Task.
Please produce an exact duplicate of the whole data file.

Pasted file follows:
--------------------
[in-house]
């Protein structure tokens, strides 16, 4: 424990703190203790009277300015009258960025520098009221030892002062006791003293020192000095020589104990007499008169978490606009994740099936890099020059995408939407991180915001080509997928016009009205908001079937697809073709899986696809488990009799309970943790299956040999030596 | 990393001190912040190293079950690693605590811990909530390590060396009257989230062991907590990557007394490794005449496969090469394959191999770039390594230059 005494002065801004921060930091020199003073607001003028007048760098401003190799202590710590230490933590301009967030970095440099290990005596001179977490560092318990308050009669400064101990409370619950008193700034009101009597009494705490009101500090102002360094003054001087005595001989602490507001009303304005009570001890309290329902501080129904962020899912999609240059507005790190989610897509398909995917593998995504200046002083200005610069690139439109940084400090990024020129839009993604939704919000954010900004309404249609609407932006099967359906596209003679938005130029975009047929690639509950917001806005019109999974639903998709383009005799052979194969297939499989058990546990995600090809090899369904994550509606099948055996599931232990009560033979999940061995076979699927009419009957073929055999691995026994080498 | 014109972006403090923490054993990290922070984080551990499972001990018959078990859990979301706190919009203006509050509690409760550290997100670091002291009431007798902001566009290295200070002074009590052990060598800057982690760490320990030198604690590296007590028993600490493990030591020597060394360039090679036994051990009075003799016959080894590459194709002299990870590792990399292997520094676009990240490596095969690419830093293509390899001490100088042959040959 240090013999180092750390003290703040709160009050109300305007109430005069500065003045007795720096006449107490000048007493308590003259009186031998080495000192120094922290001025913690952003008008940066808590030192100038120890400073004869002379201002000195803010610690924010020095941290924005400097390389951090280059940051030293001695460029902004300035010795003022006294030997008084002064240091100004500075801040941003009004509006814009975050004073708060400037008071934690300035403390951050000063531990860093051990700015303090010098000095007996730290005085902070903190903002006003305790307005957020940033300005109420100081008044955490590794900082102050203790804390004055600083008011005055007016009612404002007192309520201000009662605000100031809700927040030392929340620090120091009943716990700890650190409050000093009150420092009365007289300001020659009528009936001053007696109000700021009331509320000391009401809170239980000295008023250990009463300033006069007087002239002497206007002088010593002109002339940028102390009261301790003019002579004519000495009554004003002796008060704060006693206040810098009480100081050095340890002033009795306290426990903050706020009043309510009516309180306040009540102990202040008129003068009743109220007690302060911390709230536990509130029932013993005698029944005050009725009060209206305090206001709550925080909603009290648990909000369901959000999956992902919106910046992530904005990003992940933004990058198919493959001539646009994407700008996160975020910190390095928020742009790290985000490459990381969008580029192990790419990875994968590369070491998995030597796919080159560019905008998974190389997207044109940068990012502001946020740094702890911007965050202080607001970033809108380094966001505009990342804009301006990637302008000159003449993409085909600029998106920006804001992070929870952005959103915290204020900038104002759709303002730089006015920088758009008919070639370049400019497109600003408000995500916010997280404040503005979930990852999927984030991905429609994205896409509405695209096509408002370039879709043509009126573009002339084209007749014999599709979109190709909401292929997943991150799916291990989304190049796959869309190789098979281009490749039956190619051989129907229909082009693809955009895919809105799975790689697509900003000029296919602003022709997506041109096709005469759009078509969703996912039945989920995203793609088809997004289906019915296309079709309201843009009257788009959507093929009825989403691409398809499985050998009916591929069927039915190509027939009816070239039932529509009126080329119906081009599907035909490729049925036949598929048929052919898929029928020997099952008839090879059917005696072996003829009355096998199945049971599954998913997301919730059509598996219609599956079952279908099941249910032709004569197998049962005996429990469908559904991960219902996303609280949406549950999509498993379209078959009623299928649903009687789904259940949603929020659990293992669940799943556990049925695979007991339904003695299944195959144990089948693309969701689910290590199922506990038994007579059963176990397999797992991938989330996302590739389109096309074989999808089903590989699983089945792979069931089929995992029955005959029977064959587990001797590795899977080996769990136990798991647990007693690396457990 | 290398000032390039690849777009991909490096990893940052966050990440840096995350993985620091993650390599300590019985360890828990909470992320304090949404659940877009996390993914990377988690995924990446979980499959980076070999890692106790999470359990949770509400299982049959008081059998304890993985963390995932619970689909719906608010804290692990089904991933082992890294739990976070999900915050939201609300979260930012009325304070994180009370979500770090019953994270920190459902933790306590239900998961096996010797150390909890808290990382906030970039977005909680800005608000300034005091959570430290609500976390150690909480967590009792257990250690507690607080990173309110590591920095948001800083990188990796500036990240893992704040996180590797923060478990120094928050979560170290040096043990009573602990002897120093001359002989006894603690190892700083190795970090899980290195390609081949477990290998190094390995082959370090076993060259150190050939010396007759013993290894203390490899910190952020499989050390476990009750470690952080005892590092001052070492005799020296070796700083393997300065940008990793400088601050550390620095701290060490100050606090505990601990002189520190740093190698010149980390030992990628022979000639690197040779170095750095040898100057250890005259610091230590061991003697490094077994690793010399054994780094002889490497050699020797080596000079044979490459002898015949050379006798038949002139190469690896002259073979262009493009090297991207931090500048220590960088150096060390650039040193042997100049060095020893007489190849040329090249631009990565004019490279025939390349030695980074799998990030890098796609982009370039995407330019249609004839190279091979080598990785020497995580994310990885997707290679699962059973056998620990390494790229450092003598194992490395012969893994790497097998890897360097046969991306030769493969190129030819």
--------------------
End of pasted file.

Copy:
[in-house]
């Protein structure tokens, strides 16, 4: 424990703190203790009277300015009258960025520098009221030892002062006791003293020192000095020589104990007499008169978490606009994740099936890099020059995408939407991180915001080509997928016009009205908001079937697809073709899986696809488990009799309970943790299956040999030596 | 990393001190912040190293079950690693605590811990909530390590060396009257989230062991907590990557007394490794005449496969090469394959191999770039390594230059 005494002065801004921060930091020199003073607001003028007048760098401003190799202590710590230490933590301009967030970095440099290990005596001179977490560092318990308050009669400064101990409370619950008193700034009101009597009494705490009101500090102002360094003054001087005595001989602490507001009303304005009570001890309290329902501080129904962020899912999609240059507005790190989610897509398909995917593998995504200046002083200005610069690139439109940084400090990024020129839009993604939704919000954010900004309404249609609407932006099967359906596209003679938005130029975009047929690639509950917001806005019109999974639903998709383009005799052979194969297939499989058990546990995600090809090899369904994550509606099948055996599931232990009560033979999940061995076979699927009419009957073929055999691995026994080498 | 014109972006403090923490054993990290922070984080551990499972001990018959078990859990979301706190919009203006509050509690409760550290997100670091002291009431007798902001566009290295200070002074009590052990060598800057982690760490320990030198604690590296007590028993600490493990030591020597060394360039090679036994051990009075003799016959080894590459194709002299990870590792990399292997520094676009990240490596095969690419830093293509390899001490100088042959040959 240090013999180092750390003290703040709160009050109300305007109430005069500065003045007795720096006449107490000048007493308590003259009186031998080495000192120094922290001025913690952003008008940066808590030192100038120890400073004869002379201002000195803010610690924010020095941290924005400097390389951090280059940051030293001695460029902004300035010795003022006294030997008084002064240091100004500075801040941003009004509006814009975050004073708060400037008071934690300035403390951050000063531990860093051990700015303090010098000095007996730290005085902070903190903002006003305790307005957020940033300005109420100081008044955490590794900082102050203790804390004055600083008011005055007016009612404002007192309520201000009662605000100031809700927040030392929340620090120091009943716990700890650190409050000093009150420092009365007289300001020659009528009936001053007696109000700021009331509320000391009401809170239980000295008023250990009463300033006069007087002239002497206007002088010593002109002339940028102390009261301790003019002579004519000495009554004003002796008060704060006693206040810098009480100081050095340890002033009795306290426990903050706020009043309510009516309180306040009540102990202040008129003068009743109220007690302060911390709230536990509130029932013993005698029944005050009725009060209206305090206001709550925080909603009290648990909000369901959000999956992902919106910046992530904005990003992940933004990058198919493959001539646009994407700008996160975020910190390095928020742009790290985000490459990381969008580029192990790419990875994968590369070491998995030597796919080159560019905008998974190389997207044109940068990012502001946020740094702890911007965050202080607001970033809108380094966001505009990342804009301006990637302008000159003449993409085909600029998106920006804001992070929870952005959103915290204020900038104002759709303002730089006015920088758009008919070639370049400019497109600003408000995500916010997280404040503005979930990852999927984030991905429609994205896409509405695209096509408002370039879709043509009126573009002339084209007749014999599709979109190709909401292929997943991150799916291990989304190049796959869309190789098979281009490749039956190619051989129907229909082009693809955009895919809105799975790689697509900003000029296919602003022709997506041109096709005469759009078509969703996912039945989920995203793609088809997004289906019915296309079709309201843009009257788009959507093929009825989403691409398809499985050998009916591929069927039915190509027939009816070239039932529509009126080329119906081009599907035909490729049925036949598929048929052919898929029928020997099952008839090879059917005696072996003829009355096998199945049971599954998913997301919730059509598996219609599956079952279908099941249910032709004569197998049962005996429990469908559904991960219902996303609280949406549950999509498993379209078959009623299928649903009687789904259940949603929020659990293992669940799943556990049925695979007991339904003695299944195959144990089948693309969701689910290590199922506990038994007579059963176990397999797992991938989330996302590739389109096309074989999808089903590989699983089945792979069931089929995992029955005959029977064959587990001797590795899977080996769990136990798991647990007693690396457990 | 290398000032390039690849777009991909490096990893940052966050990440840096995350993985620091993650390599300590019985360890828990909470992320304090949404659940877009996390993914990377988690995924990446979980499959980076070999890692106790999470359990949770509400299982049959008081059998304890993985963390995932619970689909719906608010804290692990089904991933082992890294739990976070999900915050939201609300979260930012009325304070994180009370979500770090019953994270920190459902933790306590239900998961096996010797150390909890808290990382906030970039977005909680800005608000300034005091959570430290609500976390150690909480967590009792257990250690507690607080990173309110590591920095948001800083990188990796500036990240893992704040996180590797923060478990120094928050979560170290040096043990009573602990002897120093001359002989006894603690190892700083190795970090899980290195390609081949477990290998190094390995082959370090076993060259150190050939010396007759013993290894203390490899910190952020499989050390476990009750470690952080005892590092001052070492005799020296070796700083393997300065940008990793400088601050550390620095701290060490100050606090505990601990002189520190740093190698010149980390030992990628022979000639690197040779170095750095040898100057250890005259610091230590061991003697490094077994690793010399054994780094002889490497050699020797080596000079044979490459002898015949050379006798038949002139190469690896002259073979262009493009090297991207931090500048220590960088150096060390650039040193042997100049060095020893007489190849040329090249631009990565004019490279025939390349030695980074799998990030890098796609982009370039995407330019249609004839190279091979080598990785020497995580994310990885997707290679699962059973056998620990390494790229450092003598194992490395012969893994790497097998890897360097046969991306030769493969190129030819």